A man who went to the aid of a crew member on board a ship berthed in Canada Dock died from stab wounds, leading to the assailant being convicted of manslaughter.
At about 10pm on 6th November 1906 Wallace Tate, from Loxdale Street in Dingle, went to see off a relative on board the steamer Manchester City. The Manchester Line vessel was due to sail at 2am for Buenos Aries. Whilst there he witnessed an altercation between able seaman John Wells and the boatswain, after Wells had refused orders to go on deck.
When Wells assaulted another crew member called Driscoll that had stood up for the boatswain, Tate went to break things up. There was a brief struggle and Wells ran off throwing a knife away as he did so. Driscoll had a stab wound in the hand but Tate appeared unhurt and went to sit on a bunk. However a few minutes later he doubled up and fell unconscious on the floor. He was rushed to Stanley Hospital where it was confirmed he had died from a severed artery near a wound on the groin.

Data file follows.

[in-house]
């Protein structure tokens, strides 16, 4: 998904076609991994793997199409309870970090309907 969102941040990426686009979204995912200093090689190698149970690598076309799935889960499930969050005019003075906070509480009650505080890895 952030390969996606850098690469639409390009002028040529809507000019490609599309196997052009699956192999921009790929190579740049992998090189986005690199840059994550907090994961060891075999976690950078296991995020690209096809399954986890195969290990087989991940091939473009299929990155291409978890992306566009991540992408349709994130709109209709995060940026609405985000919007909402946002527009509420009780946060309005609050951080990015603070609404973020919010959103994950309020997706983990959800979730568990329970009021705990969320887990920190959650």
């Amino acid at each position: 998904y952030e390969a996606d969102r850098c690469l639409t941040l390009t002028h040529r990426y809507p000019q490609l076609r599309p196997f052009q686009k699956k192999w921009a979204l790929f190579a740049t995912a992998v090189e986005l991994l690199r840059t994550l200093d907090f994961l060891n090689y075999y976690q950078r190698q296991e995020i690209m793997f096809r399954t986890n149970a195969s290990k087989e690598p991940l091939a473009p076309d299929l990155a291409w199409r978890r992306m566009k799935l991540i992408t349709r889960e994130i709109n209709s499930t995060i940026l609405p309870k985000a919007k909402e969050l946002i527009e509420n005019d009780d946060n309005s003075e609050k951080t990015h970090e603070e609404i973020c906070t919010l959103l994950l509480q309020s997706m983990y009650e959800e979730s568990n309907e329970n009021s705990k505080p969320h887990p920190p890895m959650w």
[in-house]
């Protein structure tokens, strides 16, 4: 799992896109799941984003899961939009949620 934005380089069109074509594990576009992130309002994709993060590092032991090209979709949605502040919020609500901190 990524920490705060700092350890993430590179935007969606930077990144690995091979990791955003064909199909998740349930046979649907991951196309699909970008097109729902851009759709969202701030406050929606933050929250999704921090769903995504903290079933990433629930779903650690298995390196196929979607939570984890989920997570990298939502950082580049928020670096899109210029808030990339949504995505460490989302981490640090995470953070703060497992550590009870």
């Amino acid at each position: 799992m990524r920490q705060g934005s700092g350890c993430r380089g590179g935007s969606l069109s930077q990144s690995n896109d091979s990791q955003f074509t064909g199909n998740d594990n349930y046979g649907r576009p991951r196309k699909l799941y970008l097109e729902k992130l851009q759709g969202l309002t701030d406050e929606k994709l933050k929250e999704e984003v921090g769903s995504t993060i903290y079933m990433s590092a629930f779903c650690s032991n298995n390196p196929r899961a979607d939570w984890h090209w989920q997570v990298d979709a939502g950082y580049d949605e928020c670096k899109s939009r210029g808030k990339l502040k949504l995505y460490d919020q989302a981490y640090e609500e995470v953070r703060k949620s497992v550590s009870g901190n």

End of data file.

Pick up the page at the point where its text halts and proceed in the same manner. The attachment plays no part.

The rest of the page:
Twenty nine year old Wells, who lived in Greenside off Brunswick Road, was arrested on the quayside and appeared before the Police Court the following morning. He said he could recall nothing of the incident, having been drunk. He was then committed to the assizes charged with wilful murder.
Wells appeared before Justice Sutton on 3rd December, where the prosecuting counsel pursued the capital charge on the basis Wells was not acting in self defence. However due to his having been drinking, there being no previous animosity with Tate and the very short premeditation period, he was found guilty only of the lesser charge of manslaughter. Wells was then sentenced to five years penal servitude.